Equally, the entire context and character of Germany’s labour market has changed too with the implementation of the Hartz reforms over 10 years ago, which brought in temporary, agency or so-called ‘mini’ jobs as well as cuts in unemployment welfare assistance. The traditional purpose of an apprenticeship was to provide comprehensive training to catapult an individual into a secure and permanent occupation for life. Yet the evolving fragmentation of Germany’s labour market could undermine the stability, time and effort required to develop well- defined routes to employment.

Germany’s pro-active strategy of “re-imagining work” through its “Work 4.0” concept highlighted in its initial green paper (2015), followed up by its white paper (2017) aims to tackle some of these issues. The reports highlight the need for occupational profiles to be adapted to meet changing skill demands, increasing continuing vocational training, more support for SMEs to develop training and a monitoring system to forecast future demand of skilled labour. The decreasing labour supply of young people is mentioned and as such the report calls for the opening up of skilled labour to more migrants, low-skilled workers, women, older people and disabled people. However, the reports do not seem to directly address the growing prevalence of higher education, which many have argued is leading to growing inequality and a reduction of firms participating (Thelen and Busemeyer, 2012). The future of apprenticeships therefore remains somewhat ambiguous in the Work 4.0 agenda.

England

England’s system is voluntarist and employer-led, with employers solely designing, regulating and managing the system. England lacks the collective ethos and stability of the German system. The English system is also prone to continuous political upheaval, particularly since the Thatcher years where participation in apprenticeships drastically declined (Gospel, 1995).

An apprenticeship levy was introduced in April this year with the aim to increase apprenticeship participation to 3 million apprenticeships by 2020. The levy targets employers with a pay bill over £3million, affecting 2% of firms. However, recent reports highlight that since the levy apprenticeship starts have decreased by 59% (BBC, 2017). Equally, only half of the eligible levy firms have actually registered to reclaim levy funds (CIPD, 2017). This suggests that many firms are disregarding the levy as a tax instead of a social responsibility to invest in apprenticeships. Hence, although the levy has good intentions, perhaps the inherently market-led nature of England’s economy deters employers from investing in the costs and time needed to create high quality apprenticeships.

The recent industrial strategy aims to reform the UK’s technical education system to make it more internationally competitive, invest £406m in STEM skills and create a new National Retraining Scheme to allow people reskill in the labour market. Much like the recent Made Smarter review, training and skills exemplify the road to utopia in the policy discourse. However, UK’s intermediate skills ranking is projected to stand at only 28th of 33 OECD countries by 2020 (UKCES, 2015) and its productivity figures were recently downgraded from the predicted 2% growth for this year down to 1.5%, soon to be followed by 1.3% in 2019 (OBR, 2017), the same rate as during financial crisis.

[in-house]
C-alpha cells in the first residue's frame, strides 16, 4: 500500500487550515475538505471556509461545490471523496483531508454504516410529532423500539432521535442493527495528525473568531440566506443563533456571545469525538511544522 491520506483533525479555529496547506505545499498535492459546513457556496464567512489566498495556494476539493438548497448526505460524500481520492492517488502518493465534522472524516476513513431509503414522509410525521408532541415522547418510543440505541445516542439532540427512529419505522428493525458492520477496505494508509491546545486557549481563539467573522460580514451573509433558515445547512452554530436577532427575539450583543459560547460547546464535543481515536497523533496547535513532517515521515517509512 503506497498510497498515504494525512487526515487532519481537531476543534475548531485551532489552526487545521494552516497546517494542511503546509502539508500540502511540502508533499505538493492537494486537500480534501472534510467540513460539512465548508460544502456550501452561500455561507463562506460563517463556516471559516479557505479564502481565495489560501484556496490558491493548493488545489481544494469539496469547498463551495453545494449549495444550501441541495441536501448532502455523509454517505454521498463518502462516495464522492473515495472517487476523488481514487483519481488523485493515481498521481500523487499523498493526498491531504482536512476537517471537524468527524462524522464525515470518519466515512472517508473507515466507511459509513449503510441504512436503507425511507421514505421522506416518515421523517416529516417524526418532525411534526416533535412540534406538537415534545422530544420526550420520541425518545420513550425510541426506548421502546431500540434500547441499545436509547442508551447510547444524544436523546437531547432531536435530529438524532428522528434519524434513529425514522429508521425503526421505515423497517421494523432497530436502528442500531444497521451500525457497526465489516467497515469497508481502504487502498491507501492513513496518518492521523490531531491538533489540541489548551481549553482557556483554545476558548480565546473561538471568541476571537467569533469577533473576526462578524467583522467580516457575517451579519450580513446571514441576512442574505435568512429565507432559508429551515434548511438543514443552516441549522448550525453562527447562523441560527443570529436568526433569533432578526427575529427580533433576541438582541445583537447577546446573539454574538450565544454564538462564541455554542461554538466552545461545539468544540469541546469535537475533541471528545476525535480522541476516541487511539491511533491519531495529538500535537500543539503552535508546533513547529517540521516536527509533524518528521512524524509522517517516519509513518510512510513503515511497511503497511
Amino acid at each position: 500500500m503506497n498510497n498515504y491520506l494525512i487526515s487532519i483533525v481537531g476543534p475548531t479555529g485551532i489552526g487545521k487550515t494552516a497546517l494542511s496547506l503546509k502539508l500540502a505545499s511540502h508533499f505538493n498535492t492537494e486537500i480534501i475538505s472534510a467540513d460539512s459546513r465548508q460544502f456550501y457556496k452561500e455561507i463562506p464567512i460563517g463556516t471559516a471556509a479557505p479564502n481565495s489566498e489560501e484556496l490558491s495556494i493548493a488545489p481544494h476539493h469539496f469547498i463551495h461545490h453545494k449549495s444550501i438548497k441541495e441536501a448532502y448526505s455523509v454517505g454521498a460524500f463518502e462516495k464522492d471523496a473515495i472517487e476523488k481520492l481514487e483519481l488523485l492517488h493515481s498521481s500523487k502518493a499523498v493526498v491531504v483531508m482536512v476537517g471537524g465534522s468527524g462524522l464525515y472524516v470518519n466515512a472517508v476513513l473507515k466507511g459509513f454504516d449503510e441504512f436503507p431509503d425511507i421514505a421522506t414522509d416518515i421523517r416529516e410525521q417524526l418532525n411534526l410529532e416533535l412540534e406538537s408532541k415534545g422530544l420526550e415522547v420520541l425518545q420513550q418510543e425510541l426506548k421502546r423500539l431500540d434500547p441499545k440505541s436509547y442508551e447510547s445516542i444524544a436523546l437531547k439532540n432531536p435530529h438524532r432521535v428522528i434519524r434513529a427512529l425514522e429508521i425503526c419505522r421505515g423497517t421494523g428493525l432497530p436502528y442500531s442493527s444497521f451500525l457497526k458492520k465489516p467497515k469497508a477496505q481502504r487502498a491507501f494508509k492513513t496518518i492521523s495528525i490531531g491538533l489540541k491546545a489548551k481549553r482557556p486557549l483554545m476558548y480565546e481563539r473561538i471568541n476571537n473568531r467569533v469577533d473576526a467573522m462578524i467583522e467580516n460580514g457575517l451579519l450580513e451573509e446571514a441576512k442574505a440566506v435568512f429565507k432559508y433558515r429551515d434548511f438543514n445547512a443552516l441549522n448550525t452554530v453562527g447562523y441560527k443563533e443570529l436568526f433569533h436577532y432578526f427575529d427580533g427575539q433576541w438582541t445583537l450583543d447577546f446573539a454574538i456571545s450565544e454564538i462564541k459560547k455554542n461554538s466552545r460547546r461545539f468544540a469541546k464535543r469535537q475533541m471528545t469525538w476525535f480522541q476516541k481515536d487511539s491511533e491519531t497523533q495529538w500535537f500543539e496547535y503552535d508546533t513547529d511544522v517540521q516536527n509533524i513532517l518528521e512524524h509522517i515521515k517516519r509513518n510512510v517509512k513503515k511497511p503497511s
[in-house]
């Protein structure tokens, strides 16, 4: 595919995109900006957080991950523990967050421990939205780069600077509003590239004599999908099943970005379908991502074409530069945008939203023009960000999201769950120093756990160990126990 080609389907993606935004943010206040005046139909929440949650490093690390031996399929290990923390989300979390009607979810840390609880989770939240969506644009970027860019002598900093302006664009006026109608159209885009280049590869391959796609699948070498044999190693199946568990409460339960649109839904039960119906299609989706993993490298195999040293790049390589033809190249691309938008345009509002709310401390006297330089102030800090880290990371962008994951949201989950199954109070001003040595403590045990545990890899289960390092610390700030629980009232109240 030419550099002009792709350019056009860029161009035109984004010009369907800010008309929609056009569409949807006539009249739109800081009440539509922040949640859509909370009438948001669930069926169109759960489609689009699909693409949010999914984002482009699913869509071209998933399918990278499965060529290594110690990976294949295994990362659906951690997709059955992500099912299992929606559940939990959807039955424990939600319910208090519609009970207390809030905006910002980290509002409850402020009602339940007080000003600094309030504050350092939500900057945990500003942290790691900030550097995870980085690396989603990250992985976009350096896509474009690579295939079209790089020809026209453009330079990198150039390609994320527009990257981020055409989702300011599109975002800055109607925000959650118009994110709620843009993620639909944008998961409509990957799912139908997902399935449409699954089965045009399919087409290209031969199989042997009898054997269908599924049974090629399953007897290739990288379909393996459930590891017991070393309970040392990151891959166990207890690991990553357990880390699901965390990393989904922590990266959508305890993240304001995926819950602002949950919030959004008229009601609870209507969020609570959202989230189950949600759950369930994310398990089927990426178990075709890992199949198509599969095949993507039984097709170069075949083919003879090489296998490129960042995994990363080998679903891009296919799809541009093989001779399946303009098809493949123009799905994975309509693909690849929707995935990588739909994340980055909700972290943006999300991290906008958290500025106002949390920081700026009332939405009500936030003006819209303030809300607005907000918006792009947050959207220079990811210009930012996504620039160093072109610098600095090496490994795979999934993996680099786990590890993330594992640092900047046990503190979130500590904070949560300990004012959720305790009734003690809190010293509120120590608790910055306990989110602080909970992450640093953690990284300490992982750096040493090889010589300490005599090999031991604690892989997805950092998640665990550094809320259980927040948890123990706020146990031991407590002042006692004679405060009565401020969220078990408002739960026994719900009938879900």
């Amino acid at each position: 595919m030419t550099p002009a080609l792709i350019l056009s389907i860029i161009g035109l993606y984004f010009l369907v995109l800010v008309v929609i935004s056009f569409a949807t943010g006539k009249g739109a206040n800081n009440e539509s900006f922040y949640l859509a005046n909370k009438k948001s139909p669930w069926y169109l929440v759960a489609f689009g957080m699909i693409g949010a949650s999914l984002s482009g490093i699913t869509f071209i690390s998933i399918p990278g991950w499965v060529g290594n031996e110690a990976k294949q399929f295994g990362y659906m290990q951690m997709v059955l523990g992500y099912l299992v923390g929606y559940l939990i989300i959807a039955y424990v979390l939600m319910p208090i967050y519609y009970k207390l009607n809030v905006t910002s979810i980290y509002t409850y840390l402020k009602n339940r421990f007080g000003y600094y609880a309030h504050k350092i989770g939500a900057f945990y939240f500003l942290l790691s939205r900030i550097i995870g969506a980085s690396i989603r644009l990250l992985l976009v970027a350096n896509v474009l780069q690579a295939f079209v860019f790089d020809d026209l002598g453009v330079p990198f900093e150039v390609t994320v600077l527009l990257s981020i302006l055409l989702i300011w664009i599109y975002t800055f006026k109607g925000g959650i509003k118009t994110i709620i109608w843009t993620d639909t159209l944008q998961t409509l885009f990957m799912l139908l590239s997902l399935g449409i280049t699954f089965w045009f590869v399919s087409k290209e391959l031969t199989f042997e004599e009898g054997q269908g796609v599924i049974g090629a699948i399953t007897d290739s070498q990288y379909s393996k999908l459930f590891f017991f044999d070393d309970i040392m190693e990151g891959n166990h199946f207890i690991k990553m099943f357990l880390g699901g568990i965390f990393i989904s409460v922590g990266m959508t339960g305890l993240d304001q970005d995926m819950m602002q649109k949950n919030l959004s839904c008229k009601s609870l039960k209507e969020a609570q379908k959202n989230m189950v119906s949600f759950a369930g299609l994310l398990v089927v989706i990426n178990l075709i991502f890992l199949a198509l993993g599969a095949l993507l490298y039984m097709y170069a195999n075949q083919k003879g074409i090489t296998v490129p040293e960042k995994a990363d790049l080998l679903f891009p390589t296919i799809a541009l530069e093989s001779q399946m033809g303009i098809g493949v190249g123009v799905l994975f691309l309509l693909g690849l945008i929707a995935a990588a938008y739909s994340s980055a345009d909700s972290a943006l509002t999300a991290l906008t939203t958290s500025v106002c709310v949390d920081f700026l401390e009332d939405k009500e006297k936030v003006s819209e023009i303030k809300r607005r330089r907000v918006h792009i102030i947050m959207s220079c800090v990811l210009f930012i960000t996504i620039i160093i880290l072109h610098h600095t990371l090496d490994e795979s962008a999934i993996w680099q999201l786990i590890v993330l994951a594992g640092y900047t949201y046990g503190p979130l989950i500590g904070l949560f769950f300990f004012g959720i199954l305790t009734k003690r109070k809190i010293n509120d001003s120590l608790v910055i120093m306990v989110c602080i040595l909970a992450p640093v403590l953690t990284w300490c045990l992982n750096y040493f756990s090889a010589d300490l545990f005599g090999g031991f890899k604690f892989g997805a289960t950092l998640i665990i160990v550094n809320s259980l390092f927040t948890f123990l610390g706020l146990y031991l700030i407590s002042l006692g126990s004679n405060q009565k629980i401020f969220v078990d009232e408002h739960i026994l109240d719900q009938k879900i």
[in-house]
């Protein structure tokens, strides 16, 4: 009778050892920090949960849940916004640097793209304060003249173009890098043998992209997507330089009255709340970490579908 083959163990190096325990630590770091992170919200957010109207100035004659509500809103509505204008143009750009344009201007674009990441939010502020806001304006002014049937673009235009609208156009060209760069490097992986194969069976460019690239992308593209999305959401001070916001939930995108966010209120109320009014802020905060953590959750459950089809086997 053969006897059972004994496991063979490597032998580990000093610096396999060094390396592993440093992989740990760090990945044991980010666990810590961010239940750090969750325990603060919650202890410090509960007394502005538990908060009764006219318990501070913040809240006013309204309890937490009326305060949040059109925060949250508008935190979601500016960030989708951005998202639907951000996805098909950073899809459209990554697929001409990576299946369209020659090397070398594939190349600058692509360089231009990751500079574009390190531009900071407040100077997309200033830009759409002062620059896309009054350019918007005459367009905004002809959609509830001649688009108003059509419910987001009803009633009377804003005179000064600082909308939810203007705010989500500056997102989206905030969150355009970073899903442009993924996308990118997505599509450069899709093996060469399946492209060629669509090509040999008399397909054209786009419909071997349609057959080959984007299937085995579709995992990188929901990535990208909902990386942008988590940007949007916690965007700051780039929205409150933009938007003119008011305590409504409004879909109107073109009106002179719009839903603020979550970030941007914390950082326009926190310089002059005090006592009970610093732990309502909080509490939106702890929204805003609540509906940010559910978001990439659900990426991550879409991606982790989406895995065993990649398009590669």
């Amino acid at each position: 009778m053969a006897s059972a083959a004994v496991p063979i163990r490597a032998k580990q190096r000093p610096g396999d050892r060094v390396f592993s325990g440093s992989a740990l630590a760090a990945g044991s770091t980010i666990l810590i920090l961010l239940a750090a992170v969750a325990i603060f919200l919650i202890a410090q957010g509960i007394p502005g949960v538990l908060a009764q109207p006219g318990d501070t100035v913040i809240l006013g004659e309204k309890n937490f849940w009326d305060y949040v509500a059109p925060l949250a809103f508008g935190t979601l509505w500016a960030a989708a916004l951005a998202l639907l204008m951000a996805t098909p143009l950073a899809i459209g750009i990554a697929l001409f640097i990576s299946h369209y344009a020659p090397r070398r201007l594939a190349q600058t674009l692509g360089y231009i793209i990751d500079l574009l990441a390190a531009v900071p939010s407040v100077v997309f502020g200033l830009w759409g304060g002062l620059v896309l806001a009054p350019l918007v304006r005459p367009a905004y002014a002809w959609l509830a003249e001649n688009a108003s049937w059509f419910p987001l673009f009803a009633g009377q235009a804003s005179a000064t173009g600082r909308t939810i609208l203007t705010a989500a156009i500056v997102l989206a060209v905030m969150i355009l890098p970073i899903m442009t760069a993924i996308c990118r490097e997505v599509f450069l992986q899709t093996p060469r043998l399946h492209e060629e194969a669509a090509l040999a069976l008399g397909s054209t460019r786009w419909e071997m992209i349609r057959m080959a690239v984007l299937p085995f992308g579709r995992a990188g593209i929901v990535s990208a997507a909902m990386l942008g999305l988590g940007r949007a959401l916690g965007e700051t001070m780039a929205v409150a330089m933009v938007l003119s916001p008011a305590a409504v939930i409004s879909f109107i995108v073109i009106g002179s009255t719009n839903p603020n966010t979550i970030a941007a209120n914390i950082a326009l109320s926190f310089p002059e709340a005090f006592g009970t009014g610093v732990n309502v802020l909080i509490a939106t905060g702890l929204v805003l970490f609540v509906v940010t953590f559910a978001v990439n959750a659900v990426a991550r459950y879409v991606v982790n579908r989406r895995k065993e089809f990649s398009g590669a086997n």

The Made Smarter review focuses in on these challenges. Firstly, it argues that lack of effective national leadership and cross-sector collaboration has failed to achieve a coherent strategy of industrial digitalisation. Secondly, poor productivity, limited business support, cybersecurity threats and significant skills shortages due to the fragmented apprenticeship system leads to poor levels of adoption of the digitalisation agenda, particularly among SMEs. Finally, the UK’s infrastructure does not support the scaling-up of technology to support companies, meaning that innovation is under-leveraged. As such, the need for training is paramount in the report, which calls for the upskilling of a million industrial workers. Yet the current employer-led approach to apprenticeships in England, where the nature of the market dictates its future, contrasts to this utopian image.

Summing up

 Utopia, true to its definition as both a no-place and a good place, is a useful framing device, which helps us consider what we might want for ourselves in our future society. The Made Smarter review offers us two very different future outcomes, one with new, exciting and well-paid jobs, creating a society of creators and makers, or, an alternative route towards a de-industrialised, stagnant and import-reliant society. Juergen Maier clearly acknowledges that the UK faces a number of challenges in creating his future vision of industry and employment, including poor productivity and infrastructure. Lack of coordination, leadership and collaboration amongst businesses, academia and other institutions are also listed as central concerns.  Interestingly, Germany’s “re-imagining work” white paper actively engaged in a public dialogue and called upon workers, businesses, unions and other institutions to help contribute to the future vision of work in partnership together. This helped to ease the mystery behind the notion of digitalisation and its implications on work, whilst providing a voice for all in navigating towards a collective vision of the future world of work.